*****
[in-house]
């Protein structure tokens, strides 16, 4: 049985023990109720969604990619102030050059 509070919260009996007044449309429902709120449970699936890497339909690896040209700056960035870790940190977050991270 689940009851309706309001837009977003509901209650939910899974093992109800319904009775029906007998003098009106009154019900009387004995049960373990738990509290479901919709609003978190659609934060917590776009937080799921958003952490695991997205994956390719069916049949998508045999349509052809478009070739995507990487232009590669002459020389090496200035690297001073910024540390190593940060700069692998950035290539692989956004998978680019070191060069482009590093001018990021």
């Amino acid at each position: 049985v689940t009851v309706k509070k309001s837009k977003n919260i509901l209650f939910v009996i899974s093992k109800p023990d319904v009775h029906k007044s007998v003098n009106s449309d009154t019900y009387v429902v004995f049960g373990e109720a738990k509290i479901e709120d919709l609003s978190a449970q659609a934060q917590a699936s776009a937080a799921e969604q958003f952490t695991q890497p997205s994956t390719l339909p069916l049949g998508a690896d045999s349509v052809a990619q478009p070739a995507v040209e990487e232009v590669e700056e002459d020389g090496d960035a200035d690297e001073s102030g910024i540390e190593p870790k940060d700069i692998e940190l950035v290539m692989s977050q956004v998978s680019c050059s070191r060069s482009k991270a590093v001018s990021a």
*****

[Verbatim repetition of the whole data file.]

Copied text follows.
[in-house]
């Protein structure tokens, strides 16, 4: 049985023990109720969604990619102030050059 509070919260009996007044449309429902709120449970699936890497339909690896040209700056960035870790940190977050991270 689940009851309706309001837009977003509901209650939910899974093992109800319904009775029906007998003098009106009154019900009387004995049960373990738990509290479901919709609003978190659609934060917590776009937080799921958003952490695991997205994956390719069916049949998508045999349509052809478009070739995507990487232009590669002459020389090496200035690297001073910024540390190593940060700069692998950035290539692989956004998978680019070191060069482009590093001018990021």
């Amino acid at each position: 049985v689940t009851v309706k509070k309001s837009k977003n919260i509901l209650f939910v009996i899974s093992k109800p023990d319904v009775h029906k007044s007998v003098n009106s449309d009154t019900y009387v429902v004995f049960g373990e109720a738990k509290i479901e709120d919709l609003s978190a449970q659609a934060q917590a699936s776009a937080a799921e969604q958003f952490t695991q890497p997205s994956t390719l339909p069916l049949g998508a690896d045999s349509v052809a990619q478009p070739a995507v040209e990487e232009v590669e700056e002459d020389g090496d960035a200035d690297e001073s102030g910024i540390e190593p870790k940060d700069i692998e940190l950035v290539m692989s977050q956004v998978s680019c050059s070191r060069s482009k991270a590093v001018s990021a």